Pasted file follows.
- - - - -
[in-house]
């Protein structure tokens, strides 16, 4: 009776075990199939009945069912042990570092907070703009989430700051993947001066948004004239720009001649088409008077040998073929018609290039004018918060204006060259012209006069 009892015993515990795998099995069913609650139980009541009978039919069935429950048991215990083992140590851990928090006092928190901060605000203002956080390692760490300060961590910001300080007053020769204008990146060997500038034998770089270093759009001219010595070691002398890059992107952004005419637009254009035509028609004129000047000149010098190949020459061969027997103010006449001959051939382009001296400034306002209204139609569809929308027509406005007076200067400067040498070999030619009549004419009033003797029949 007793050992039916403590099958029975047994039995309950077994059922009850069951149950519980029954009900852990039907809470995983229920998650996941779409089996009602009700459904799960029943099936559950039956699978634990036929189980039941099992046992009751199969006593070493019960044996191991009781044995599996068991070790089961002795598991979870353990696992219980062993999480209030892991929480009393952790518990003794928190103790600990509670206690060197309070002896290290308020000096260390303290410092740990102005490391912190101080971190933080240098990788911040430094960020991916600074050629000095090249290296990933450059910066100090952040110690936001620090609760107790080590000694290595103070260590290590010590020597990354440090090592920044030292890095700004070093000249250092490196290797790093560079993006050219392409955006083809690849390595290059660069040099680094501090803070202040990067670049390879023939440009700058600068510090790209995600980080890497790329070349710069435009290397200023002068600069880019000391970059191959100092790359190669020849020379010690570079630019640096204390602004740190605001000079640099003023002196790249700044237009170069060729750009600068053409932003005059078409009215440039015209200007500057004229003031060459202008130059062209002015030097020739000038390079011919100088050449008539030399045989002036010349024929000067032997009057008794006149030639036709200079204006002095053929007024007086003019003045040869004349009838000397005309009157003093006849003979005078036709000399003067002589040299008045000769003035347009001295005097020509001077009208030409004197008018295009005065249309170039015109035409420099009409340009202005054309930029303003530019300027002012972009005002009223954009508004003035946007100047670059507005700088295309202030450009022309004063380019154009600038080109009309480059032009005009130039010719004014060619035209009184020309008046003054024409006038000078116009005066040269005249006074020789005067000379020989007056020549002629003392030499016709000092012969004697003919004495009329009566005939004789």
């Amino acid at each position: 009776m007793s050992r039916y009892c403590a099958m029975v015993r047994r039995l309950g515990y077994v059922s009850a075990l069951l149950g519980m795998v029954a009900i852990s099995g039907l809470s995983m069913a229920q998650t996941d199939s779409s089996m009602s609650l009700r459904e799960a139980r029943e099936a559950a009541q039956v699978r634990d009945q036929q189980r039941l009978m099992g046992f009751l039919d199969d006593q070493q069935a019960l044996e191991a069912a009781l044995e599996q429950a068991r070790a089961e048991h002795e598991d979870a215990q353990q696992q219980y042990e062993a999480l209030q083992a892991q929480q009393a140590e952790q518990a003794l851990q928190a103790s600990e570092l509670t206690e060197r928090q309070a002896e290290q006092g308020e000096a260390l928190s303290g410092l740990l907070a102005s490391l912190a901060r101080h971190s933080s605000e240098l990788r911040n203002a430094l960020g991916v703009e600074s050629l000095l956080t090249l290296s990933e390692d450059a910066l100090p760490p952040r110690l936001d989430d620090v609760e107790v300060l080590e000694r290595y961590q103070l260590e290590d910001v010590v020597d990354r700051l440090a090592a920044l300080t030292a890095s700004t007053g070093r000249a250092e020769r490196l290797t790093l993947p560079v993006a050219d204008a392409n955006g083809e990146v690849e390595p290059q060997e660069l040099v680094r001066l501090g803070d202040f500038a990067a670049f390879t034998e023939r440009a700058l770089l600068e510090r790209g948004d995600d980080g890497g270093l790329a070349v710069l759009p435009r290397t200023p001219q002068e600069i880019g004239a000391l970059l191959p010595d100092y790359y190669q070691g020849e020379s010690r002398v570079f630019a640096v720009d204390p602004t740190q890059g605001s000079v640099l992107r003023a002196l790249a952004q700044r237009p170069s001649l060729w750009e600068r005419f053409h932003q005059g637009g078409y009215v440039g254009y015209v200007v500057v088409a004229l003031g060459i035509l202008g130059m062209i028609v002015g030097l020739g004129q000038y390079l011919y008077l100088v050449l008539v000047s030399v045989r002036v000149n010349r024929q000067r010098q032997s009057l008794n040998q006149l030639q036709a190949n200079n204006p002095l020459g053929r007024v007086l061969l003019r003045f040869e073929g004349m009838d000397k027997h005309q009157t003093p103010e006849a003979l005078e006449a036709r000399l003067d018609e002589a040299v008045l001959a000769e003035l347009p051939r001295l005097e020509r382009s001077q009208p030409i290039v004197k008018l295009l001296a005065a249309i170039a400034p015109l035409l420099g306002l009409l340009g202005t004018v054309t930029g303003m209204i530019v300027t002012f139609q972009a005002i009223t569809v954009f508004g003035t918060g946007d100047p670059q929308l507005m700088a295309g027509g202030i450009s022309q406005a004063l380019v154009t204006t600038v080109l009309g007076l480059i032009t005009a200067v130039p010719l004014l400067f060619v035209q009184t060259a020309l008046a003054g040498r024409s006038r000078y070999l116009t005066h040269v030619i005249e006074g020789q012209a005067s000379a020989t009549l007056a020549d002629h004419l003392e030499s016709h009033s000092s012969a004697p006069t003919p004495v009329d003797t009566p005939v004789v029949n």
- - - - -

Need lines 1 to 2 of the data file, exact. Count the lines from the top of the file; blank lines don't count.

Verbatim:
[in-house]
């Protein structure tokens, strides 16, 4: 009776075990199939009945069912042990570092907070703009989430700051993947001066948004004239720009001649088409008077040998073929018609290039004018918060204006060259012209006069 009892015993515990795998099995069913609650139980009541009978039919069935429950048991215990083992140590851990928090006092928190901060605000203002956080390692760490300060961590910001300080007053020769204008990146060997500038034998770089270093759009001219010595070691002398890059992107952004005419637009254009035509028609004129000047000149010098190949020459061969027997103010006449001959051939382009001296400034306002209204139609569809929308027509406005007076200067400067040498070999030619009549004419009033003797029949 007793050992039916403590099958029975047994039995309950077994059922009850069951149950519980029954009900852990039907809470995983229920998650996941779409089996009602009700459904799960029943099936559950039956699978634990036929189980039941099992046992009751199969006593070493019960044996191991009781044995599996068991070790089961002795598991979870353990696992219980062993999480209030892991929480009393952790518990003794928190103790600990509670206690060197309070002896290290308020000096260390303290410092740990102005490391912190101080971190933080240098990788911040430094960020991916600074050629000095090249290296990933450059910066100090952040110690936001620090609760107790080590000694290595103070260590290590010590020597990354440090090592920044030292890095700004070093000249250092490196290797790093560079993006050219392409955006083809690849390595290059660069040099680094501090803070202040990067670049390879023939440009700058600068510090790209995600980080890497790329070349710069435009290397200023002068600069880019000391970059191959100092790359190669020849020379010690570079630019640096204390602004740190605001000079640099003023002196790249700044237009170069060729750009600068053409932003005059078409009215440039015209200007500057004229003031060459202008130059062209002015030097020739000038390079011919100088050449008539030399045989002036010349024929000067032997009057008794006149030639036709200079204006002095053929007024007086003019003045040869004349009838000397005309009157003093006849003979005078036709000399003067002589040299008045000769003035347009001295005097020509001077009208030409004197008018295009005065249309170039015109035409420099009409340009202005054309930029303003530019300027002012972009005002009223954009508004003035946007100047670059507005700088295309202030450009022309004063380019154009600038080109009309480059032009005009130039010719004014060619035209009184020309008046003054024409006038000078116009005066040269005249006074020789005067000379020989007056020549002629003392030499016709000092012969004697003919004495009329009566005939004789």